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Chocolate City has no majority.

For the first time since the 1950s, African-Americans no longer make up at least 50 percent of the District’s population, according to data released today from the U.S. Census Bureau’s American Community Survey. Just 49.6 percent of D.C.’s population identified as black or African American, 40.2 percent white, and 9.9 percent Hispanic or Latino.

The District’s overall population has grown more than 8.4 percent as compared with its level in 2010. Since that year, the share of white residents has risen just over two percentage points (from 38.1 percent of the total population), whereas that of black residents has gone down by more than three percentage points (from 52.9 percent). Those changes, while hiding the fact that the absolute numbers of both white and black people in D.C. have increased by the thousands since 2010, reveal that the white population is growing at a quicker rate. From 2010 to 2014, the relative share of Hispanic/Latino residents jumped about 1 percent while that of Asian residents rose just 0.1 percent.

As of last year, an estimated 633,736 people lived in D.C.. The biggest share of those residents, 22.1 percent, were between the ages of 25 and 34, while the second largest share, 13.7 percent, were between 35 and 44. In terms of education, nearly 90 percent of D.C. denizens had a least a high-school diploma in 2014. But only 53.4 percent had a bachelor’s degree or higher. Still, both of those shares grew from their 2010 levels, by 2.4 and 4.2 percentage points, respectively. Median and mean household income are also up by more than $10,000: in 2014, the former was $69,235 and the latter was $104,615. Those reported increases in income among District dwellers come as many counties across the country experienced reported decreases:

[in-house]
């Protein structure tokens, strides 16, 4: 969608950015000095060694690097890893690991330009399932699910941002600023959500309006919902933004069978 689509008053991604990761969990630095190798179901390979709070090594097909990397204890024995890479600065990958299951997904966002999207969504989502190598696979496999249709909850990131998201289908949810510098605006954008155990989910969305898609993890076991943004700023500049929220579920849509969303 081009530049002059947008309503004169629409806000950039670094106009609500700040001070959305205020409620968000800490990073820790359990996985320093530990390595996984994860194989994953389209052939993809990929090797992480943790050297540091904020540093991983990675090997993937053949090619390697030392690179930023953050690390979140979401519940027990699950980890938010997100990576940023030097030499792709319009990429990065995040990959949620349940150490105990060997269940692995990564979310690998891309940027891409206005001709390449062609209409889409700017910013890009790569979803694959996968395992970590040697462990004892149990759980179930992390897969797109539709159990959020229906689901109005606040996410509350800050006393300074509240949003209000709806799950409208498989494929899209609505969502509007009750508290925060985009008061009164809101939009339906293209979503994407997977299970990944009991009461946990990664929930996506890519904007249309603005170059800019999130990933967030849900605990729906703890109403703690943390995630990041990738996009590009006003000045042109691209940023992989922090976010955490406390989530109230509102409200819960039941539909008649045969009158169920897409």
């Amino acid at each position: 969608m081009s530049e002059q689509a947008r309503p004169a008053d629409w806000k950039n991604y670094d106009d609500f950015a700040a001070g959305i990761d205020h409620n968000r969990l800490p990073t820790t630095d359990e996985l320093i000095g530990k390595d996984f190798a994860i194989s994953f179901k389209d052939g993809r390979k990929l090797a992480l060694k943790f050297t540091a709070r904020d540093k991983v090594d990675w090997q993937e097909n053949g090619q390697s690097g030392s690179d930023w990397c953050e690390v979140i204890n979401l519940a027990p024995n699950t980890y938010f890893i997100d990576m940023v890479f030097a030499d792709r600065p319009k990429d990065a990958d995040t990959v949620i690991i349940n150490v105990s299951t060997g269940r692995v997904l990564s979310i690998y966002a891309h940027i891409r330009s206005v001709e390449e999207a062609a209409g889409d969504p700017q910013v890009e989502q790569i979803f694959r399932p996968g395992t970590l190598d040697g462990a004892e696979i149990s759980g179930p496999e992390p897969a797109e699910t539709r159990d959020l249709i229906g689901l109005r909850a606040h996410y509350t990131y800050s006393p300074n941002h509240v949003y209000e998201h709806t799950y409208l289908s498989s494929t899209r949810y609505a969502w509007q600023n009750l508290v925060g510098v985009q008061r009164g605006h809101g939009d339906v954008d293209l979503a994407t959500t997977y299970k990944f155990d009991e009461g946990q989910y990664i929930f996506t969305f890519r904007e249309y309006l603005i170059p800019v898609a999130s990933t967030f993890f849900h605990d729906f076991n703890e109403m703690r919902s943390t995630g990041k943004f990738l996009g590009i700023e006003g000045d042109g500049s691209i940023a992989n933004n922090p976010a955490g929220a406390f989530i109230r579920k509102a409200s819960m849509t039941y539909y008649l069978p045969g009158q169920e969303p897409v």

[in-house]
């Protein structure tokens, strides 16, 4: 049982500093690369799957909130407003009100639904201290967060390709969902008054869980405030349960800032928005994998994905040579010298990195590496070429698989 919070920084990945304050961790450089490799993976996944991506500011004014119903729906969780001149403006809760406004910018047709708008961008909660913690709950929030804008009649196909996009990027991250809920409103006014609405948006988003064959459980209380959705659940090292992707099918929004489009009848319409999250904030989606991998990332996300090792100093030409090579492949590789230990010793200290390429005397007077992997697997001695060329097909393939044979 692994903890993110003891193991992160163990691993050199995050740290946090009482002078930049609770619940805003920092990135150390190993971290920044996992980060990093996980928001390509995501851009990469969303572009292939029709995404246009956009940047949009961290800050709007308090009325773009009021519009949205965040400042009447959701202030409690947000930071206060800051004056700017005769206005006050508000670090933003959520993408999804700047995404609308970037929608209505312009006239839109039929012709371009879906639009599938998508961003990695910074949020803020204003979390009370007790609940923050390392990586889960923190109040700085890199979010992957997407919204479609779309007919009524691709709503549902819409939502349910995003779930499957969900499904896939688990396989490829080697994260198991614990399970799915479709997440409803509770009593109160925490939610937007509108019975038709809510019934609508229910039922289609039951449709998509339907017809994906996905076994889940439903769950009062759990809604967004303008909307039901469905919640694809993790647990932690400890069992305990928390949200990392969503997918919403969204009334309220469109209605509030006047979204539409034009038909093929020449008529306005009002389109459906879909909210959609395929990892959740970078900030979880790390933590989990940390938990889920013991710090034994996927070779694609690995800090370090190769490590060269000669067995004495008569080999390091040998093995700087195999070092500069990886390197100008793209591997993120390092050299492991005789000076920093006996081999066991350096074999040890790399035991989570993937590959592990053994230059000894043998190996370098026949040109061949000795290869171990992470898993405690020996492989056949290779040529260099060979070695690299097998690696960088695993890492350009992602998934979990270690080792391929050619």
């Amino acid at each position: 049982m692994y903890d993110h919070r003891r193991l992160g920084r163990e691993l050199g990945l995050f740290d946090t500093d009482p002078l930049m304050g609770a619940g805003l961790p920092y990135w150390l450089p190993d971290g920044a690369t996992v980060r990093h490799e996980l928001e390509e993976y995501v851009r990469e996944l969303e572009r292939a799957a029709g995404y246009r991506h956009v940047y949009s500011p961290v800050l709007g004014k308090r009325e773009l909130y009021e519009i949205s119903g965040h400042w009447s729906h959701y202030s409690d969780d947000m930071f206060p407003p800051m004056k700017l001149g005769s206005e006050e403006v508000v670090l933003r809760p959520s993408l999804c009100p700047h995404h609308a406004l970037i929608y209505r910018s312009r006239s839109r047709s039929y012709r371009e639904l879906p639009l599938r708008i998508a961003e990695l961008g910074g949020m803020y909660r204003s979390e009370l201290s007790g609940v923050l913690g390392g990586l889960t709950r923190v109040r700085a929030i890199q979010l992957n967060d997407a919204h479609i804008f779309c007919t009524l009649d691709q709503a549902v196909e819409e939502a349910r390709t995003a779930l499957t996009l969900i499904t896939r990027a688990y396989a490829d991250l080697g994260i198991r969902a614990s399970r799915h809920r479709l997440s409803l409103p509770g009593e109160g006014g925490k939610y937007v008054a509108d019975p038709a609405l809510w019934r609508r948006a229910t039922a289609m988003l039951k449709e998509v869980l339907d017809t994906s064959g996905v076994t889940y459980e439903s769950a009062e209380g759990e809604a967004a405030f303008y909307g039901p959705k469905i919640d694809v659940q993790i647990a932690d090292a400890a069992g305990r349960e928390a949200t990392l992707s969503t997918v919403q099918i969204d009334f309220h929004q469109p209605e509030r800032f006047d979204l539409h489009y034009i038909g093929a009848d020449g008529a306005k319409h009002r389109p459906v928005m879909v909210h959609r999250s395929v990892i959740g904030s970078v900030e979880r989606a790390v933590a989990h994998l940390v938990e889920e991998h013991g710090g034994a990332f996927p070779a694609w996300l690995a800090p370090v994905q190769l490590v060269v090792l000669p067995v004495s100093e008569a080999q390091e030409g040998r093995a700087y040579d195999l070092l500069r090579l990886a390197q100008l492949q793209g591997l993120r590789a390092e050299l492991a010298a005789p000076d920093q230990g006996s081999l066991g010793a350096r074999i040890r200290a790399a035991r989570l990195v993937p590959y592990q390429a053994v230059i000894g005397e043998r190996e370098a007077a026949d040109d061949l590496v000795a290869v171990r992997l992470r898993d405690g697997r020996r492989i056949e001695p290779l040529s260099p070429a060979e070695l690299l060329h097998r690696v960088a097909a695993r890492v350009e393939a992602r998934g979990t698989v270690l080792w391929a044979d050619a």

The census data also lends evidence to what many know anecdotally about D.C.: A large portion of people who live here are burdened by their housing costs, meaning they contribute more than 30 percent of their income towards rent. In 2014, the survey finds, roughly half of residents paid above that threshold on gross rent; median rent rose 22.5 percent from 2010, and reached $1,302 last year.

Screenshots via U.S. Census Bureau